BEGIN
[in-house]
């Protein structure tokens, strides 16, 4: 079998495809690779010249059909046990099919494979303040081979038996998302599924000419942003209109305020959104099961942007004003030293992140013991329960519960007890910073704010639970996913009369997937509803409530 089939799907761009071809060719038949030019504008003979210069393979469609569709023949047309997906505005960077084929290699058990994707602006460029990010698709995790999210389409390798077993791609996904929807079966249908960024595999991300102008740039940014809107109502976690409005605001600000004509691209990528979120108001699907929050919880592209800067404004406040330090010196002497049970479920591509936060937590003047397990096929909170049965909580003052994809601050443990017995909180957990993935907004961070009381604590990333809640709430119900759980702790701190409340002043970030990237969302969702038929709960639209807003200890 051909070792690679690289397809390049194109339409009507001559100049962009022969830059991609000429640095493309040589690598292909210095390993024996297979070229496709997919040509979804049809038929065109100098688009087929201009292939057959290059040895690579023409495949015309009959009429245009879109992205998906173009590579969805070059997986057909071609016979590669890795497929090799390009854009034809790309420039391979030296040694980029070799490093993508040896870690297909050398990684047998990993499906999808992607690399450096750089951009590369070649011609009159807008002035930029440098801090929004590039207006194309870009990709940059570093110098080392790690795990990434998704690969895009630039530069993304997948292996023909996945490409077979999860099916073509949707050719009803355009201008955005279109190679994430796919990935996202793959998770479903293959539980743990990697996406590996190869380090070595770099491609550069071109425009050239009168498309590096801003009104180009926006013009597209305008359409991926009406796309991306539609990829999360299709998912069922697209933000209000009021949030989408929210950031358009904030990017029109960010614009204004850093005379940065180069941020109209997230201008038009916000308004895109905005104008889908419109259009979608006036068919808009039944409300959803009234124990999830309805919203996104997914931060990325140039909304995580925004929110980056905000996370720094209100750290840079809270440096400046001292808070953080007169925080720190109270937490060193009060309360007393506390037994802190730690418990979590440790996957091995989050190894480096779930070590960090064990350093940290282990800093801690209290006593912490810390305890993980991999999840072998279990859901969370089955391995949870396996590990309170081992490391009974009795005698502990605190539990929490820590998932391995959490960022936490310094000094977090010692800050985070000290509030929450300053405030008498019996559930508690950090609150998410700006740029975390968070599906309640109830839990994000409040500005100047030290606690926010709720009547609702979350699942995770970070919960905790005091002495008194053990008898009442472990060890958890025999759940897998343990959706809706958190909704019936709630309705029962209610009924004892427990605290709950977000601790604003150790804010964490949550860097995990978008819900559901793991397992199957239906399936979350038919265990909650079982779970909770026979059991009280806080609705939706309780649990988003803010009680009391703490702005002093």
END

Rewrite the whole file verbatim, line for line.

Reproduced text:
[in-house]
């Protein structure tokens, strides 16, 4: 079998495809690779010249059909046990099919494979303040081979038996998302599924000419942003209109305020959104099961942007004003030293992140013991329960519960007890910073704010639970996913009369997937509803409530 089939799907761009071809060719038949030019504008003979210069393979469609569709023949047309997906505005960077084929290699058990994707602006460029990010698709995790999210389409390798077993791609996904929807079966249908960024595999991300102008740039940014809107109502976690409005605001600000004509691209990528979120108001699907929050919880592209800067404004406040330090010196002497049970479920591509936060937590003047397990096929909170049965909580003052994809601050443990017995909180957990993935907004961070009381604590990333809640709430119900759980702790701190409340002043970030990237969302969702038929709960639209807003200890 051909070792690679690289397809390049194109339409009507001559100049962009022969830059991609000429640095493309040589690598292909210095390993024996297979070229496709997919040509979804049809038929065109100098688009087929201009292939057959290059040895690579023409495949015309009959009429245009879109992205998906173009590579969805070059997986057909071609016979590669890795497929090799390009854009034809790309420039391979030296040694980029070799490093993508040896870690297909050398990684047998990993499906999808992607690399450096750089951009590369070649011609009159807008002035930029440098801090929004590039207006194309870009990709940059570093110098080392790690795990990434998704690969895009630039530069993304997948292996023909996945490409077979999860099916073509949707050719009803355009201008955005279109190679994430796919990935996202793959998770479903293959539980743990990697996406590996190869380090070595770099491609550069071109425009050239009168498309590096801003009104180009926006013009597209305008359409991926009406796309991306539609990829999360299709998912069922697209933000209000009021949030989408929210950031358009904030990017029109960010614009204004850093005379940065180069941020109209997230201008038009916000308004895109905005104008889908419109259009979608006036068919808009039944409300959803009234124990999830309805919203996104997914931060990325140039909304995580925004929110980056905000996370720094209100750290840079809270440096400046001292808070953080007169925080720190109270937490060193009060309360007393506390037994802190730690418990979590440790996957091995989050190894480096779930070590960090064990350093940290282990800093801690209290006593912490810390305890993980991999999840072998279990859901969370089955391995949870396996590990309170081992490391009974009795005698502990605190539990929490820590998932391995959490960022936490310094000094977090010692800050985070000290509030929450300053405030008498019996559930508690950090609150998410700006740029975390968070599906309640109830839990994000409040500005100047030290606690926010709720009547609702979350699942995770970070919960905790005091002495008194053990008898009442472990060890958890025999759940897998343990959706809706958190909704019936709630309705029962209610009924004892427990605290709950977000601790604003150790804010964490949550860097995990978008819900559901793991397992199957239906399936979350038919265990909650079982779970909770026979059991009280806080609705939706309780649990988003803010009680009391703490702005002093």